“People say that because of the scores. They think it’s easy,” she said. “But we can win by 40 and our coaches still aren’t always happy with how we’re playing. It’s not just about winning, but meeting the goals that our coaches have set for us.”
“Coach [Auriemma] gives us super-high expectations to make us perfect,” she said. “It’s not just him striving to make us better…he makes it something we incorporate into ourselves.
“What I will take away most from this experience is that you must put your all into whatever you’re doing and care about others more than yourself. Without that dedication, the team won’t be good,” she said.
Tuck said her teammates jokingly refer to her as the ‘Team Mom.’ “No one wants to be called that,” she said with a grin. “But it is a good thing, I suppose. Your mom does everything for you. She’s always there.”
One of her hallmark traits is that she is level-headed even when a call doesn’t go in the team’s favor. “I’m not emotional when I play, so I try to keep everyone calm, encouraged and fired up if they need that,” she said. “I try to keep a level head during the game. That’s my personality and something I learned from my high school coach. Don’t show your frustration.”
She recalled the jumble of nerves she felt as a freshman when she “just didn’t want to mess up.” As a senior the pressure was even greater, she said, but the players’ confidence was much greater, too.
She and teammate Stewart have been friends since they played on competitive leagues together in high school.
“We came on our UConn visit together. I knew before I left that I wanted to come to UConn and Breanna declared shortly after,” she said. It seems appropriate, then, that they leave together, too.
While most of her basketball career has been productive, Tuck was forced to red-shirt during the 2013-14 season after two knee surgeries. Instead of racing up and down the court, she hobbled on crutches for six weeks in the icy weather, struggling to get to class. “I learned that you can’t mope around feeling sorry for yourself,” she said. “You go to rehab and you recover as quickly as you can.”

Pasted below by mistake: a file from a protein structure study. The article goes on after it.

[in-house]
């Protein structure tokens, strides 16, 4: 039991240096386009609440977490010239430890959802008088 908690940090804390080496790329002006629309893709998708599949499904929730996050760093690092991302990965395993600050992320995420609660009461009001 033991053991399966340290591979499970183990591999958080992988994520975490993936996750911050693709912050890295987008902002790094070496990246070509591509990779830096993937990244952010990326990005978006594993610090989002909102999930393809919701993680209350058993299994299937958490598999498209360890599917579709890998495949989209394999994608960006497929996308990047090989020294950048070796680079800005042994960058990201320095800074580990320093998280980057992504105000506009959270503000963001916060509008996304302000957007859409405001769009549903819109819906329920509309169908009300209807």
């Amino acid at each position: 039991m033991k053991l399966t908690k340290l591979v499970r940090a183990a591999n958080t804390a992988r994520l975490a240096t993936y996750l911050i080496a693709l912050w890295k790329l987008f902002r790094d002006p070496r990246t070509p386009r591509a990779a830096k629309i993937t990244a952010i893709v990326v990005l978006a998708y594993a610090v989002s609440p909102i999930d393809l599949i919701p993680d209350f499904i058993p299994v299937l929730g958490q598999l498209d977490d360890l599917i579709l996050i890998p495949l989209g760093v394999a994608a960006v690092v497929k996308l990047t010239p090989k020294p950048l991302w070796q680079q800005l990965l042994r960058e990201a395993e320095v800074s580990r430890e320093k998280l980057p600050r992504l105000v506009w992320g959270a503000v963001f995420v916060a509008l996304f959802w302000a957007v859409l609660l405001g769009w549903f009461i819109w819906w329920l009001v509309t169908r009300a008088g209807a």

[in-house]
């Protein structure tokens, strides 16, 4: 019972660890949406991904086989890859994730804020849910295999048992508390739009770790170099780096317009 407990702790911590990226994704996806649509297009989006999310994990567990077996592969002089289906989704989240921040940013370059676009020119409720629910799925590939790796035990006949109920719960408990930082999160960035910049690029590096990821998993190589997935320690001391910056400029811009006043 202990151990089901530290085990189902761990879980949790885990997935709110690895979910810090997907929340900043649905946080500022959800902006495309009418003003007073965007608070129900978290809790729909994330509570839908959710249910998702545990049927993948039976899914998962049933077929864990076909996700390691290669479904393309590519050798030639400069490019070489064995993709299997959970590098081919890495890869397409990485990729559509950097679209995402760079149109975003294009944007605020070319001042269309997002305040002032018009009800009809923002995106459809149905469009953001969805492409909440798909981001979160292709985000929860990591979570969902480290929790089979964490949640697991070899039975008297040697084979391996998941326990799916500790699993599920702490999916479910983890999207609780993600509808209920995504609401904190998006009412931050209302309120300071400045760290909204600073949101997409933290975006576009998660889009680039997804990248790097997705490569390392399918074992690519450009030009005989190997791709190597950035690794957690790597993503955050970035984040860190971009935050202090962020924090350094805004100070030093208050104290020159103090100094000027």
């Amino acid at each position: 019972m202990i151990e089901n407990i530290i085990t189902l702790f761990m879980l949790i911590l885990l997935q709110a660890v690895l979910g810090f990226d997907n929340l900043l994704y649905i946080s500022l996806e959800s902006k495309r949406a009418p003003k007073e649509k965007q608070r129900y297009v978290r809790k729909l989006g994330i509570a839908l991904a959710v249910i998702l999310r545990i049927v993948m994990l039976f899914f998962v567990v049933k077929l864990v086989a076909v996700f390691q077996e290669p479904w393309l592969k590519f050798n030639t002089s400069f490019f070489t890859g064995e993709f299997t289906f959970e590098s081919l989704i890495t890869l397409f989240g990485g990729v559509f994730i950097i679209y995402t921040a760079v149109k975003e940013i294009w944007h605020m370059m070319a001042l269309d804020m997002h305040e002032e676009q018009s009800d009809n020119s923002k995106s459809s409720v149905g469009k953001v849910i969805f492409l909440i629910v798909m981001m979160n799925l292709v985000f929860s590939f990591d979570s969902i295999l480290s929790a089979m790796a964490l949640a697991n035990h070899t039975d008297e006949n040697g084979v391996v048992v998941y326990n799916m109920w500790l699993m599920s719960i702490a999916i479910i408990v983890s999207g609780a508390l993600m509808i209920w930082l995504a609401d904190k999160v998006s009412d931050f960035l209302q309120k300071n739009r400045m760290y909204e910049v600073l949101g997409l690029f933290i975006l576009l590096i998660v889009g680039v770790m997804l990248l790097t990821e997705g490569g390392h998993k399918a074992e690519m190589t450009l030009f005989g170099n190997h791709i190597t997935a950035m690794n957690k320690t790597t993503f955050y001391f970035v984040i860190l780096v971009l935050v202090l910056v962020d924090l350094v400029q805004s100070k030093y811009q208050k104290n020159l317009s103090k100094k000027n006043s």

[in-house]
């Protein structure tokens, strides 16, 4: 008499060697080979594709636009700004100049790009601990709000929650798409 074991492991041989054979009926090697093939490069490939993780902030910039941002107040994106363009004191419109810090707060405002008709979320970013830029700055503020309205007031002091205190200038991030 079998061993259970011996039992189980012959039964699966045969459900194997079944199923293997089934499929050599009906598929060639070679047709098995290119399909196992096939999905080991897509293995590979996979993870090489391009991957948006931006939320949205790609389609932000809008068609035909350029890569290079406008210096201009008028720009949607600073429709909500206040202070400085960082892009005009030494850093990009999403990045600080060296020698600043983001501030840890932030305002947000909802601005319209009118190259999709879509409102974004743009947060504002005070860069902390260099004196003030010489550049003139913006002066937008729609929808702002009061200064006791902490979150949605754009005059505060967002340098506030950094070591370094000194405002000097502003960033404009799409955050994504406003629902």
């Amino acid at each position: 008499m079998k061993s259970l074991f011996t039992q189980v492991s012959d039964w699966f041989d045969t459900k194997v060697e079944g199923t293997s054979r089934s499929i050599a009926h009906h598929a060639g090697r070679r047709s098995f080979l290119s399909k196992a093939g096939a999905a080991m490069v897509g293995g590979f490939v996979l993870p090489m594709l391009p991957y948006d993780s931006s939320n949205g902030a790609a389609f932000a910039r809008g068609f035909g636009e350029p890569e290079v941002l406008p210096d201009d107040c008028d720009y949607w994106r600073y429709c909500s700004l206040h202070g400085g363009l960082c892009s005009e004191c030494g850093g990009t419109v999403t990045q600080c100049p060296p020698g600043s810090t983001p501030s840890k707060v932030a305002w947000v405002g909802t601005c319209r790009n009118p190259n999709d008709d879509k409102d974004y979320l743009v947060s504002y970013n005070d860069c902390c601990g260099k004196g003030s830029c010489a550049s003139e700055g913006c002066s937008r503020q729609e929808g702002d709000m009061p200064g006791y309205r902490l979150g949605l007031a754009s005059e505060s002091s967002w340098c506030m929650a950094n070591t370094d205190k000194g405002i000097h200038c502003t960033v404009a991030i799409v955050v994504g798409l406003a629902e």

“I’m happy I came to UConn. The people I’m around make it very homelike and that was part of my decision to come here. I loved playing in a packed stadium. I’ve gotten a lot of support, especially after the surgery,” she said.
“We have the best fans. They are super committed. On our road games, we’ll have more support than the home team, sometimes. It makes us feel that what we’re doing matters,” she said. “We’re fortunate to have the support we do.”
On campus she’s spotted often, with students, faculty and staff commenting on the games.
“It’s cool. I don’t mind it a bit. It’s kind of what you sign up for when you play here,” she said. Her parents, who have relocated to Virginia, visit often, as does her sister Taylor, a 2015 graduate of the University of Illinois and former basketball player there.
Tuck has granted hundreds of interviews and when asked what question she has never been asked, she pauses and then says, “I guess it is ‘What problem do you want to fix?’ For me, it is domestic violence. I don’t know anyone personally who has been a victim of domestic violence, but I met someone, through someone else, and it made me want to do something.”
Despite her maturity on and off the court, Tuck said she and her close-knit teammates are a fun-loving crew who love to play pranks.
“People think we’re very serious,” Tuck said. “But we’re very goofy and we have lots of fun—always. We go to the mall, go to the movies, do puzzles. We go to hibachi, out to dinner or go bowling. Usually it is pretty much the whole team!”
After three trips to the White House to be honored for their victories, Tuck said the trip never gets boring. Her favorite restaurant is Applebee’s. She can’t resist Ben and Jerry’s Chunky Monkey and she’s been a Kobe Bryant fan since childhood.
But that will have to wait for now. After all, there is a Husky Victory Parade in the works and then Tuck will have to look for that fourth invitation to the White House.